We were the new crop of seniors at an all-boys high school in Baton Rouge. Our predecessors had just graduated and now the world belonged to us: the class of 1981. We had already done a lot of things that proved (to us) how grown up we really were. We got into fistfights. We drank beer on the weekends. We chewed or smoked tobacco ... or that other illegal substance that you could buy under the bleachers if you had an extra 40 bucks.
So, the night when I decided to go see "The Shining" with the five other guys whom I'd spent a lifetime trying to prove I was a man ... well, it seemed like just another cool, fun, awesome, thing to do. Besides, we were meeting up with the girls just as soon as it was over.
Earlier that year, we had snuck into the only porno theater in town and watched a double feature of "Deep Throat" and "The Devil in Mrs. Jones," so what could a scary Hollywood movie starring the dude from "Cuckoo's Nest" and Olive Oyl possibly do to us?
When we got to the theater, we proudly showed our fake IDs and bought our tickets. I was the youngest in our group, only 16, but the cashier took my money just like all the clerks at Pack-a-Sack did when I put half a case of beer on the counter. Yep, I was just that grown up.
We walked in, took our seats and waited for the film to start. I was seated on the aisle. Next to me was Steven, then Brown, Raymond, John Chandler and Frank Paul. The six of us had been through a lot together and were the kind of friends you think you'll have forever when you're 16.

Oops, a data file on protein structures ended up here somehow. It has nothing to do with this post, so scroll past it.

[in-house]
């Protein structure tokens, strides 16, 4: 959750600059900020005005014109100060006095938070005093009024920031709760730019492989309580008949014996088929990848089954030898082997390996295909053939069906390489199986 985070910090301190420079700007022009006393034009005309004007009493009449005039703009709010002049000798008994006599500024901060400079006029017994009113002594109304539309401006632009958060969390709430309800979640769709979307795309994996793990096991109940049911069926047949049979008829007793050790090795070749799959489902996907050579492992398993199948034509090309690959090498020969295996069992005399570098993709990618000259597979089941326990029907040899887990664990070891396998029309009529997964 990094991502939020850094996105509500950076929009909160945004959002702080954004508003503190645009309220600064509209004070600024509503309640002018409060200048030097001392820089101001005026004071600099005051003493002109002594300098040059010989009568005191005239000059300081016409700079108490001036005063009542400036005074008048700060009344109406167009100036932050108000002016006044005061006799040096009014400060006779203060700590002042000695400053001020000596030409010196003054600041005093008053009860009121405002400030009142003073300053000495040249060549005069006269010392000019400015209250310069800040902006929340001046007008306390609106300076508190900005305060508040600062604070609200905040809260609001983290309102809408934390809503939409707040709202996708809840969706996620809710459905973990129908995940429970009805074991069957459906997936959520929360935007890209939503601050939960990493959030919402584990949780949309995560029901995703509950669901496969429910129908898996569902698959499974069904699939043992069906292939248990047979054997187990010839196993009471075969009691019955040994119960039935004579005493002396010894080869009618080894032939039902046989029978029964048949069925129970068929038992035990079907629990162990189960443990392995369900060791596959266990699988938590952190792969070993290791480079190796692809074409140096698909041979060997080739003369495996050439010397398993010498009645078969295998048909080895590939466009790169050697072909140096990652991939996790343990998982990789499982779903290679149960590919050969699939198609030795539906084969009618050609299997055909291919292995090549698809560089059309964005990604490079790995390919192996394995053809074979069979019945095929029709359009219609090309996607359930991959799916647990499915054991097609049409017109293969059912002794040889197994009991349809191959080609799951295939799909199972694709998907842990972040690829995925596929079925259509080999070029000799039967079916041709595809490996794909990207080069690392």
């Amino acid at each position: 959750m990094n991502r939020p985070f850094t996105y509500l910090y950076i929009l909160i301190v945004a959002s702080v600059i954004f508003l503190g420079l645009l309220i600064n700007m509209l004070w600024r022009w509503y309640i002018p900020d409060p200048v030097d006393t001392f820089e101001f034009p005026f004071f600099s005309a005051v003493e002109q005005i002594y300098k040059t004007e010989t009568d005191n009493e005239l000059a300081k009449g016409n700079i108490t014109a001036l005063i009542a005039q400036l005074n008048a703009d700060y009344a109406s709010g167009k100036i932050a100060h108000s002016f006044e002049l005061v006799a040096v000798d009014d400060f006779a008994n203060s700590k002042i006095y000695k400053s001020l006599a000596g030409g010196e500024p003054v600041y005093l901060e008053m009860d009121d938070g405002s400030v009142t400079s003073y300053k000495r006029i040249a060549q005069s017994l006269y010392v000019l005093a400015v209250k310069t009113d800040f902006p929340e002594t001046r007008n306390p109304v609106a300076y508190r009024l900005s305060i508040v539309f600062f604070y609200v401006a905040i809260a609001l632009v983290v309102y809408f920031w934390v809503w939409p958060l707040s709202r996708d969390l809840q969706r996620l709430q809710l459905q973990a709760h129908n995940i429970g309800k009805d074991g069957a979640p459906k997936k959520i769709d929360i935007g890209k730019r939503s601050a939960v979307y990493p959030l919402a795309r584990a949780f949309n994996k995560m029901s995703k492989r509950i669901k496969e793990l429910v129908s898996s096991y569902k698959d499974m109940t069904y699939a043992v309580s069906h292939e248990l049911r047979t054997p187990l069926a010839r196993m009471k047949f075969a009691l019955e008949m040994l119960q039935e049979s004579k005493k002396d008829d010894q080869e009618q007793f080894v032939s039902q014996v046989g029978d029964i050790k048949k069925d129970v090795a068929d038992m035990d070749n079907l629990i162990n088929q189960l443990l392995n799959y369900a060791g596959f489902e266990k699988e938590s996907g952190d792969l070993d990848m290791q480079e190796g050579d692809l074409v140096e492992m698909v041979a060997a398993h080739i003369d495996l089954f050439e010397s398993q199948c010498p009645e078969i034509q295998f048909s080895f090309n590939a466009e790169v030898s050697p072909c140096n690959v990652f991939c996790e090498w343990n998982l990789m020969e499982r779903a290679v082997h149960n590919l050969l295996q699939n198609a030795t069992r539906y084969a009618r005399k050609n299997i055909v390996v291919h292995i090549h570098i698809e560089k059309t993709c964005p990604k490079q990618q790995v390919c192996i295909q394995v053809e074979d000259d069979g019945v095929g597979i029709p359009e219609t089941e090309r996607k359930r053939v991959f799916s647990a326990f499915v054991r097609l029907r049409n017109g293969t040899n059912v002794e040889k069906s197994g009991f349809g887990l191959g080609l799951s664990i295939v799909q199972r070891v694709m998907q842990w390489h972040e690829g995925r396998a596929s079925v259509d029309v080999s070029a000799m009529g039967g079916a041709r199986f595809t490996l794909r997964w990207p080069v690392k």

I think it was when the beautiful naked woman in the bathtub turned into an old blister-and-boil-covered hag that I first started feeling a bit uneasy. But what could I do? My boys were all kicked back, enjoying the show. Hell, Brown had his feet up on the chair in front of him, and Raymond was tossing his popcorn up in the air and catching it in his mouth.
As the movie went on and the terrifying soundtrack blared and Jack Nicholson began to lose his mind ("All work and no play makes Jack a dull boy"), I started losing mine right along with him. I finally turned to Steven and whispered urgently, "If you'll leave with me, I'll go! Right now!"
"Yeah, this shit is pretty scary," he said and laughed, assuming I was just fooling around.
Two minutes later, Crazy Jack was taking an axe to the bathroom door ("Here's Johnny!"), and that's when I stood up and said, "I'm gonna get some popcorn. Anyone need anything?"
I didn't wait to hear their answers. I was up the aisle and into the lobby faster than the "redrum" kid riding his Big Wheel through the halls of the Overlook Hotel. When I finally calmed down and caught my breath, I realized I was about to become the laughing stock of all my friends. So, I bought a small popcorn and waited, peeking every once in a while through the theater doors until the end credits started rolling, which was my cue to sneak back inside and sit down two rows behind the guys.
When the lights came up, nobody said anything to me, so I figured they were all none the wiser about how scared to death I had been. A few minutes later, we met up with all the pretty girls in the parking lot at McDonald's, which was when Brown blurted out, "It was so scary that Mese had to run outta the theater!" The girls all turned to look at me.
"I wasn't scared. I just went out to get some popcorn," I pleaded my case to them ... and I've been trying to plead it ever since.